This is for the benefit of any you that may like wrenching on your Universal M25 (or other Kubota based engines). Also for my benefit, so that I'll have an accurate record of what I've done.
Because I couldn't find a cost effective way to POP test the injectors on my M-25, I simply replaced the fuel injectors with Kubota Fuel Injector OEM Number 15221-53000, 15271-53002, 19202-53020, 19202-53021, 70000-65208 from an on-line tractor parts company. The replacement injectors were under $50 each (including shipping) and were factory set to open at 2170 PSI. The on-line price for the Universal p/n 298788 runs between $250, and $400 - EACH!
Looking at the old injectors, they weren't too bad, so I'll keep them as spares. Here is a pic;
You can clearly see the pintle, the nozzle, and a little carbon...
Note that the new injectors shipped with the plastic caps shown here on both ends to keep them clean, and in spec. Make sure, when installing the injectors, to buy and install a new copper compression gasket (seen in the lower picture Kubota P/N 17011-53620) for each injector, and to torque the injector to 45 ft lbs. Before installing, I applied a little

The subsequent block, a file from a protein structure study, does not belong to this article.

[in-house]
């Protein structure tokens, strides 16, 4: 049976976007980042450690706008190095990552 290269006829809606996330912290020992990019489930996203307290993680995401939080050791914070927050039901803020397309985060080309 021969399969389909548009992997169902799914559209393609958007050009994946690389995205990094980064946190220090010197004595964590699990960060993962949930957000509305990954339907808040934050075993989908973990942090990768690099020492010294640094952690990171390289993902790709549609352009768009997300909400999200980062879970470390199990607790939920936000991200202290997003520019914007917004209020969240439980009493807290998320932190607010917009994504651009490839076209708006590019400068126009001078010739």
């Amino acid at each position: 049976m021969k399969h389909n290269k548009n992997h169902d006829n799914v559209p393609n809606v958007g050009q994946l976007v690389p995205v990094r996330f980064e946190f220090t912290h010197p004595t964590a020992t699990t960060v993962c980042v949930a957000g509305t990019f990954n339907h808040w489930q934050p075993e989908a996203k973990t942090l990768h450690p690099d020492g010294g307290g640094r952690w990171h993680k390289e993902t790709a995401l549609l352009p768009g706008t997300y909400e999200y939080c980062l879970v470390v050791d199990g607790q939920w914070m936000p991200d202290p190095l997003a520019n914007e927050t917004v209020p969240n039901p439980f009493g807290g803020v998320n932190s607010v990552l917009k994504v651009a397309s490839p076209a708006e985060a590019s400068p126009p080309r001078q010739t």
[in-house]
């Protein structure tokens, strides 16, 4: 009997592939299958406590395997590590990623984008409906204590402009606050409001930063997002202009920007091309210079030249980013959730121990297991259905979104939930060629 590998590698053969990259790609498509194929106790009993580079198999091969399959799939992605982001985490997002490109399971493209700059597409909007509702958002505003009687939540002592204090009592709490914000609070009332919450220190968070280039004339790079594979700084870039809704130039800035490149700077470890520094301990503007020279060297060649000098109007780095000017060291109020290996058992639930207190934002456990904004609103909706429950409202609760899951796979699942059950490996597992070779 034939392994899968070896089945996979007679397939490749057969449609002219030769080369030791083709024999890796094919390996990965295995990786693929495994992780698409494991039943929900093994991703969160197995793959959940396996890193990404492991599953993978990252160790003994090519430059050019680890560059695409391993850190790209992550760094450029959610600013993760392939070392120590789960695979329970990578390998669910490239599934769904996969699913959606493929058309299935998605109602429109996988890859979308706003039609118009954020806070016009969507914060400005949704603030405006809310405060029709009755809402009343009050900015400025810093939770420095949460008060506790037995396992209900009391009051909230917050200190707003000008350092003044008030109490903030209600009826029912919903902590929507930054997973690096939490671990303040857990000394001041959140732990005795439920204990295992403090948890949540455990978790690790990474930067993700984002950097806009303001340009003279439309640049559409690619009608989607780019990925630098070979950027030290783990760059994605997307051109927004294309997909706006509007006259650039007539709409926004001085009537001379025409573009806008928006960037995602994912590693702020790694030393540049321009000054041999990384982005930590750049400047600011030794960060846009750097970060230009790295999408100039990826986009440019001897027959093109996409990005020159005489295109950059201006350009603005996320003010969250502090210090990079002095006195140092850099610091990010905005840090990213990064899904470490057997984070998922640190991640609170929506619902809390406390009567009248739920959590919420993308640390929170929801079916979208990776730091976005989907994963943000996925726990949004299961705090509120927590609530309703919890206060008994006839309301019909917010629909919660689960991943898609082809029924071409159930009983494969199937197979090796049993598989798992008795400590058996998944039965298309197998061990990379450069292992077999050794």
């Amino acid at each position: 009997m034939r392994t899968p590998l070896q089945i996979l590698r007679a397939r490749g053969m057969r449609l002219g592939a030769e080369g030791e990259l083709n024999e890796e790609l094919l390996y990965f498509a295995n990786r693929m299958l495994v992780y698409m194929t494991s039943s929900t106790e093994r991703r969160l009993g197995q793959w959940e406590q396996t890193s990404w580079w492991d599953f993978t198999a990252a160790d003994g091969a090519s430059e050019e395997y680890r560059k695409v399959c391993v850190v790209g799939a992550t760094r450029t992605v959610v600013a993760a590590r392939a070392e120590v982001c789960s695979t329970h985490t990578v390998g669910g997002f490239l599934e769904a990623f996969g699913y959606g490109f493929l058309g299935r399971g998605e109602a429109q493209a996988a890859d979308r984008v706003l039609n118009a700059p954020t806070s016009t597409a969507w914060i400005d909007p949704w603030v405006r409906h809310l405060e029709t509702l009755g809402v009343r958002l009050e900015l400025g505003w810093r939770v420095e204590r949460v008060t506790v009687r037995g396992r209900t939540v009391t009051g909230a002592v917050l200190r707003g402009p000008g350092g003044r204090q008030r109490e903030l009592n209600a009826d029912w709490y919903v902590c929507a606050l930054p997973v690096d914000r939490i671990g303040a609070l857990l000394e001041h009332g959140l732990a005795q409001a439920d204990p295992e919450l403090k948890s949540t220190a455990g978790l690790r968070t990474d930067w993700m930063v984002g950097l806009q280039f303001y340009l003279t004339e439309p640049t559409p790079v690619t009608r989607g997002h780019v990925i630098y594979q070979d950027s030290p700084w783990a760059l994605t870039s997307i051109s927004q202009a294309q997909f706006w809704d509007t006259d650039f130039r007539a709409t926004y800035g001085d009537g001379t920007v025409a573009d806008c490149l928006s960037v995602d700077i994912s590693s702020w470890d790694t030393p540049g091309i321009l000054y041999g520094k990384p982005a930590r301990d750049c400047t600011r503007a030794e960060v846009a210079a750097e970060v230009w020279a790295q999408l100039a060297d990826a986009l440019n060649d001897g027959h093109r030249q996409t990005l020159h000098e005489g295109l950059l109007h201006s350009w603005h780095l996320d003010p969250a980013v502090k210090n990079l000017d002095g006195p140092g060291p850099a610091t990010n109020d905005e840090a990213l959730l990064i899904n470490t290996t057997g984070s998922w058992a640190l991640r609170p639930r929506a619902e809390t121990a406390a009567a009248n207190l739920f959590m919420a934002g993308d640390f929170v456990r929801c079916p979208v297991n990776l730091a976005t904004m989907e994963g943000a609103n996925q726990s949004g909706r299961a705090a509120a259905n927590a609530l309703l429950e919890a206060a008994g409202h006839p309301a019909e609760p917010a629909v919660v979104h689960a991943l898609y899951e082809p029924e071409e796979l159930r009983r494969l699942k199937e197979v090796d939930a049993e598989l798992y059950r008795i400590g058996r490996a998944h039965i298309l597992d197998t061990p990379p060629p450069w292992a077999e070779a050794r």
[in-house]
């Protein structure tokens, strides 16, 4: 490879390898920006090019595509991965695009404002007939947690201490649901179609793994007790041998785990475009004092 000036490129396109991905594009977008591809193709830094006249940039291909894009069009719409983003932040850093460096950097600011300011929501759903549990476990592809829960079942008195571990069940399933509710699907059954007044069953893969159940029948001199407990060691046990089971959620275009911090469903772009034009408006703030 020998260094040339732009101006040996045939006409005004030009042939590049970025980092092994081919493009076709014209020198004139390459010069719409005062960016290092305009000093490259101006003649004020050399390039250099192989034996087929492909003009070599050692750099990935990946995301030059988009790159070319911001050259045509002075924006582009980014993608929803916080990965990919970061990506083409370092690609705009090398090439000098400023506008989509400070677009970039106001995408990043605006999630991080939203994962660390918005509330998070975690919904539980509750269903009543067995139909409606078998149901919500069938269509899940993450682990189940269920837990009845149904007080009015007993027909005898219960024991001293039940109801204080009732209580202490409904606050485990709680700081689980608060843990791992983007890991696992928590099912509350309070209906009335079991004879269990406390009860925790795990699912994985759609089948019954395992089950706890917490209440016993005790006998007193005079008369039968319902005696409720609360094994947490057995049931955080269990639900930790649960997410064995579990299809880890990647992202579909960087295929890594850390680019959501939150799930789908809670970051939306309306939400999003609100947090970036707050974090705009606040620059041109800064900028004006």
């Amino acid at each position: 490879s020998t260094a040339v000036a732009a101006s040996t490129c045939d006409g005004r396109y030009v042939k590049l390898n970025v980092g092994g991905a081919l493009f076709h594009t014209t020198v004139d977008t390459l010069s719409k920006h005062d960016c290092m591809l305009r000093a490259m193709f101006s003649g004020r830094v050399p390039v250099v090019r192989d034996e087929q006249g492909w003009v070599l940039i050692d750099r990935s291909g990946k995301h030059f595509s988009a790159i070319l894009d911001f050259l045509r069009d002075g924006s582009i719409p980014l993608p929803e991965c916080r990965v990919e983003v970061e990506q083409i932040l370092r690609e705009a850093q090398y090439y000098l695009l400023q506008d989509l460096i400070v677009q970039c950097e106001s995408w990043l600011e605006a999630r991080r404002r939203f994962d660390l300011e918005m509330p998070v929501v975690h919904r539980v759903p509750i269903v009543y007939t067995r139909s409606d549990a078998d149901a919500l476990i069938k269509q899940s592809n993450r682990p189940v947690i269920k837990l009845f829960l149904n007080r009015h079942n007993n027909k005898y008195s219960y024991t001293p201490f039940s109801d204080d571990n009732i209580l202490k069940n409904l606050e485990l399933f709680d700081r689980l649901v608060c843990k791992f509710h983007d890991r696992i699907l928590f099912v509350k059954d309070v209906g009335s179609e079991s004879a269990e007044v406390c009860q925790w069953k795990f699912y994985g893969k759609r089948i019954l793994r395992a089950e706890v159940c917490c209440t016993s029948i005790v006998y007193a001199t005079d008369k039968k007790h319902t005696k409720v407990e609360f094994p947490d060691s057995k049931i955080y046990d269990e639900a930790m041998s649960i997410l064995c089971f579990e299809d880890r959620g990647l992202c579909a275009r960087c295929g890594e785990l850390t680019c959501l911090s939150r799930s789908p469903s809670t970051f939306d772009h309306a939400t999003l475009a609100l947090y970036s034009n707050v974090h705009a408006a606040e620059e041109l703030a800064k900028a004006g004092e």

molybdenum-disulfide grease to the threads of the injector, so that I would get an accurate torque reading, and so that I can get them out in the future.
Here is the engine with the new injectors installed, but not yet painted;
(Note the original Kubota-Blue, under the Universal-Gold on the injection pump
I did not like that the old high pressure injector fuel lines had rust starting under the clamp which holds the lines together, so I bought new high pressure
fuel lines... I was puzzled, however, that they were not in the same shape, or length, as the old ones. So, I went to Harbor-Freight and bought a tubing bender, just in case...
Here is a pic showing the new and old high pressure fuel injector lines side by side;
The lower ones are new (I had just painted them), and the upper ones are the old. Moving from left to right are the lines for injectors 1, 2, and 3 respectively.
It turns out that I could have saved the $3 at Harbor Freight for the tubing bender. The reason is that the shape of the injector lines has changed to allow more room on the stbd. side of the engine. Here is a pic with the injectors painted, and the new lines installed;
Compare the picture showing the old lines with the picture showing the new lines. Note the extra space between the air filter and the injection lines.
Because the clamp seems to primarily function as a moisture-catcher, I am leaving it off. I'll see over time if I need to replace it.
The take away for anyone reading this far, is; if you are planning to replace a high pressure fuel line on your M25, you will need to replace them all!
I hope this helps!